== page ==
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Welcome to Black Mail, where we bring you Black History—Special Delivery!

The National League For The Protection Of Colored Women was founded in 1906 by Frances Kellor and S.W. Layton. Layton was a black woman suffragist, religious leader, and civil rights activist. Kellor was a white social worker, author, and immigration reformer. The League focused its efforts on aiding women domestic workers in northern U.S. cities. At that time, nearly 90% of jobs for black women were restricted to domestic work. The pay was low, and the hours were long in these roles.

Layton and Kellor joined a multiracial group in New York to explore working conditions and advocate for change. The National League For The Protection of Colored Women had active chapters in Philadelphia, Baltimore, Washington, D.C., and Chicago. The group’s work focused on the Southern black women migrating to the north seeking a better quality of life. At this time, many black women were arriving in northern cities with no friends or family, meager financial resources, and no housing.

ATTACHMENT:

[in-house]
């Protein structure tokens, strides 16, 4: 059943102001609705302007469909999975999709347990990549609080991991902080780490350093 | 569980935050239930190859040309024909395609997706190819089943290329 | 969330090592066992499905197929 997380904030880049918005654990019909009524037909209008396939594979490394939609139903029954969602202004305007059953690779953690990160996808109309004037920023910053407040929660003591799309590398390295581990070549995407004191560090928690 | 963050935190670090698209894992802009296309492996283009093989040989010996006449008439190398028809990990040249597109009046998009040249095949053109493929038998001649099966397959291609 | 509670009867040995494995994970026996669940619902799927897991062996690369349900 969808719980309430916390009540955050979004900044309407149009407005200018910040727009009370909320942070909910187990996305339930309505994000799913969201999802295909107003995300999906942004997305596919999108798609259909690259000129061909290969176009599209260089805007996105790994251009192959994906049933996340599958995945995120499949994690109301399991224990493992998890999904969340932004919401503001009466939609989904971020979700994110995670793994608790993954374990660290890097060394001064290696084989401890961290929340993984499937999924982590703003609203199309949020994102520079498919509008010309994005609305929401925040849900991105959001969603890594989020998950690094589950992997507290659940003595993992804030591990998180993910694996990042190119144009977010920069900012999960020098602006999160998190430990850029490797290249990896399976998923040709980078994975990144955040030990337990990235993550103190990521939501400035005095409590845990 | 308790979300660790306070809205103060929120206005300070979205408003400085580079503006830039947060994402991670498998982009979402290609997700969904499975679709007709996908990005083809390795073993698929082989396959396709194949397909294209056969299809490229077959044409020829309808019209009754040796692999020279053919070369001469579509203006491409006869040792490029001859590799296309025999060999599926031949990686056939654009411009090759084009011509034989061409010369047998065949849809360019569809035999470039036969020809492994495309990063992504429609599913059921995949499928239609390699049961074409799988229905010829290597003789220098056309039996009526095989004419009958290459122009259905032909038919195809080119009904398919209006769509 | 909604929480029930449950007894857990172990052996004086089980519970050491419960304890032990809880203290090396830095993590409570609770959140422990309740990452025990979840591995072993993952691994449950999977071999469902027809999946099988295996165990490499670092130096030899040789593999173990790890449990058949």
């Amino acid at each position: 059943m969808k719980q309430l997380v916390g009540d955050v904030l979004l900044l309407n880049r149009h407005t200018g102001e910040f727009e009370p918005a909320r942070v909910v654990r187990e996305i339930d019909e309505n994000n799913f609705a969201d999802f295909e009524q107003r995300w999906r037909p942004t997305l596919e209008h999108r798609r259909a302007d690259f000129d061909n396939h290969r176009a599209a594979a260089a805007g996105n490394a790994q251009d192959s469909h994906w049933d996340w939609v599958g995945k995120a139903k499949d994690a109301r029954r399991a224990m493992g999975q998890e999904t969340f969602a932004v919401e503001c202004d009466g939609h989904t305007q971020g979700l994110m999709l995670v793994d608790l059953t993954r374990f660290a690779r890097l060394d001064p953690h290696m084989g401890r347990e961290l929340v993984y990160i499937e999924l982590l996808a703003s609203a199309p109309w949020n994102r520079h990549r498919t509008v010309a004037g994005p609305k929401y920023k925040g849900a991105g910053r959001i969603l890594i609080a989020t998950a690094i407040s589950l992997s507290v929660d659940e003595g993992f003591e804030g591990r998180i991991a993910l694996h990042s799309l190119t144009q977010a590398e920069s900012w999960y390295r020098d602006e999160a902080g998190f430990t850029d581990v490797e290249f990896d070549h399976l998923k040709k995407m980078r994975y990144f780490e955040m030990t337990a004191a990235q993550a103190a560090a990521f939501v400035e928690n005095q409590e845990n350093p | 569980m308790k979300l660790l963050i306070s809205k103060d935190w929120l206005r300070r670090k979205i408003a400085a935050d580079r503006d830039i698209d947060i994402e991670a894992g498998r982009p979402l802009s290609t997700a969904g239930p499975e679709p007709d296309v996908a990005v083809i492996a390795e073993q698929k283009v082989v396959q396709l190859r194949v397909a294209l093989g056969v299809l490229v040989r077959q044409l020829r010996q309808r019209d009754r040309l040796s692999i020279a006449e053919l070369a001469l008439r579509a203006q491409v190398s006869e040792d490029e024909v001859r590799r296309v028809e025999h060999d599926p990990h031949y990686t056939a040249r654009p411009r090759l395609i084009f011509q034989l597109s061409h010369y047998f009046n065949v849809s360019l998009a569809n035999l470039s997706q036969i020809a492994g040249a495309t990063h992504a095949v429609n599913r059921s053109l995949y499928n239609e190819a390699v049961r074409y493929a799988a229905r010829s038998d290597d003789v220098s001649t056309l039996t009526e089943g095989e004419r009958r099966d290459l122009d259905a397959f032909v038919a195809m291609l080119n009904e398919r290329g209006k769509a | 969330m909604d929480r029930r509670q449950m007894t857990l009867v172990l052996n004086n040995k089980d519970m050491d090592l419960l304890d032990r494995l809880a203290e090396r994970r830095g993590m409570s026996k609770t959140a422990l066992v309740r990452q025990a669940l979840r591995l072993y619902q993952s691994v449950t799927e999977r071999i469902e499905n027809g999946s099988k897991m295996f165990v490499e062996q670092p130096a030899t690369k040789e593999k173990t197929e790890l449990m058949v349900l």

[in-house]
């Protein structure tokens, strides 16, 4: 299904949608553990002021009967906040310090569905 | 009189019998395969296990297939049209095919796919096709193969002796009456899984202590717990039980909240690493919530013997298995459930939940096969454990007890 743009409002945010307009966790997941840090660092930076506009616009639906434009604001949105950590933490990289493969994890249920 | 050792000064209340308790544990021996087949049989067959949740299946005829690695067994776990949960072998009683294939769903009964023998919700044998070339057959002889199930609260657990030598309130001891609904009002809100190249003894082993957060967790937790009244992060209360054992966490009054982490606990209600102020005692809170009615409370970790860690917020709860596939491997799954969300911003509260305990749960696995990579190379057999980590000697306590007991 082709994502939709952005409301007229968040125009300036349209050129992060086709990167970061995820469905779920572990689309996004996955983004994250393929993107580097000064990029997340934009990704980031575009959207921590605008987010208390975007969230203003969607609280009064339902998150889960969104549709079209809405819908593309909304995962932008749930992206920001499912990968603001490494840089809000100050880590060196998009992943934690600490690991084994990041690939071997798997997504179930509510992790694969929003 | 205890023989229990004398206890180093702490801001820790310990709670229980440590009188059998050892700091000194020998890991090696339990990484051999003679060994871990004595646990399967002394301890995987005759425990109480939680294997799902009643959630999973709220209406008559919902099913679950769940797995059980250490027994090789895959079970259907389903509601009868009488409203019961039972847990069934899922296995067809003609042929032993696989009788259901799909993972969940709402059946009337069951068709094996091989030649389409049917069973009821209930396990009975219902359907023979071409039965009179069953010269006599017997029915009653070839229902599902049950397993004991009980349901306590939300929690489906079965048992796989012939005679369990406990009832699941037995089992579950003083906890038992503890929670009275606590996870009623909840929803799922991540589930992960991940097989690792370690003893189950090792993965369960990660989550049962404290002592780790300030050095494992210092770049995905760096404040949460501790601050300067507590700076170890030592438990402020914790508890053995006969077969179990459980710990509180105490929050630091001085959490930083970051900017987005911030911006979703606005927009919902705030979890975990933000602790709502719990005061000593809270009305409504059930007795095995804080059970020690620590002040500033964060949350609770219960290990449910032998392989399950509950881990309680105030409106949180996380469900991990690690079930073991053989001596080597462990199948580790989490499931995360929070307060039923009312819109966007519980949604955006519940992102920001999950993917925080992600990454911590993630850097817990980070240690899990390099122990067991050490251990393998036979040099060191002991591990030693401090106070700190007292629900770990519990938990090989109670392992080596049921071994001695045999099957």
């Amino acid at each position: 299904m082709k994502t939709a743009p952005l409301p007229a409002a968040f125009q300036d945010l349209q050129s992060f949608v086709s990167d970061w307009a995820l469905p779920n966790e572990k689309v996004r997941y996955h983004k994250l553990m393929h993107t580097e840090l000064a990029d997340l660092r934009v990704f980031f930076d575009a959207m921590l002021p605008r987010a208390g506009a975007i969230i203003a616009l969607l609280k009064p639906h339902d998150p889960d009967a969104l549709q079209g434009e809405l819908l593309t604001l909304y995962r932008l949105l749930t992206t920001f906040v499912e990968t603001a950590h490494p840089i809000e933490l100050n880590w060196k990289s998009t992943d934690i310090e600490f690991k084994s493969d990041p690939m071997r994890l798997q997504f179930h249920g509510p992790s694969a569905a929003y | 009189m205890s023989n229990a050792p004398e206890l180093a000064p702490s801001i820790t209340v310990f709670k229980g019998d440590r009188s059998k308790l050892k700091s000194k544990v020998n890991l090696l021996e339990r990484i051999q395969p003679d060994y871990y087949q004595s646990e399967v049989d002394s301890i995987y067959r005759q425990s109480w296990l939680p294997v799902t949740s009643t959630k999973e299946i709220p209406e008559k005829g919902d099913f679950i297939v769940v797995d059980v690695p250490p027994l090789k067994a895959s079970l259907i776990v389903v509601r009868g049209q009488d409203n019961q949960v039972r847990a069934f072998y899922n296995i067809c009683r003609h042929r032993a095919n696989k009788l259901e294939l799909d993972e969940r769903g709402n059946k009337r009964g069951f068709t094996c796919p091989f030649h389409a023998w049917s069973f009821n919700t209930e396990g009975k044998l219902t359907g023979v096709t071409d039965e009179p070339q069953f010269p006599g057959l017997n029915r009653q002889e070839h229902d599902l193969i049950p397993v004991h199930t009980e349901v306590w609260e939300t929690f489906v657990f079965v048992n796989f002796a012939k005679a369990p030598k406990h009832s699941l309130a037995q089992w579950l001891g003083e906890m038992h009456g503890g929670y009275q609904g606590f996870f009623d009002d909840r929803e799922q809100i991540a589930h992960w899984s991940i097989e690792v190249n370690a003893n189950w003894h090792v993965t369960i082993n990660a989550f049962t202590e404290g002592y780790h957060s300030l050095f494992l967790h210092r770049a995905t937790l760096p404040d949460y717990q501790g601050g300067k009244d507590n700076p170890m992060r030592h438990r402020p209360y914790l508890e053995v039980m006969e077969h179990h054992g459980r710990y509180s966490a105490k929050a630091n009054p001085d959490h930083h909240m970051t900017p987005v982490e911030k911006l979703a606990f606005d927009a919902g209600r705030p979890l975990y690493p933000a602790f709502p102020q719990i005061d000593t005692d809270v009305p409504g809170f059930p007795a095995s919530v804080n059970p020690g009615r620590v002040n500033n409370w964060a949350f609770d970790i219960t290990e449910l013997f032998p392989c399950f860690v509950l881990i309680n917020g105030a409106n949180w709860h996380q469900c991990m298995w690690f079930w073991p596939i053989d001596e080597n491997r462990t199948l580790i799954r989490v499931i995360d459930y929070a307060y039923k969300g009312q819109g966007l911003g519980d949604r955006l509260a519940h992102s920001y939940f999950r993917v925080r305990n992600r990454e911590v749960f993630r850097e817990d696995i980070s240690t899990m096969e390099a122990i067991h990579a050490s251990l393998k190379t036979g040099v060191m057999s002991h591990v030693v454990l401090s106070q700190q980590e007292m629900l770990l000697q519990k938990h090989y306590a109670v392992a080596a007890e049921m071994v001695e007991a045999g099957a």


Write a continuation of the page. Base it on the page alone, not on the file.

The League was concerned that these women would face exploitation, including being lured into prostitution. Southern labor agents would often attempt to coerce black women into signing contracts, which would result in an even greater loss of their already low wages. Anxious to find work, women would enter into oppressive contracts, unaware that they would have to give up a large portion of their wages to the labor agent at the end of the month.

The League warned women of these unscrupulous practices and educated them on what to expect upon relocating to the North. Staff were stationed at train stations and ports to meet newly arriving women and assist them with finding safe housing. In addition, the group partnered with other organizations serving black women to provide various support and resources.

The organization became one of the founding organizations of the National Urban League in 1911.

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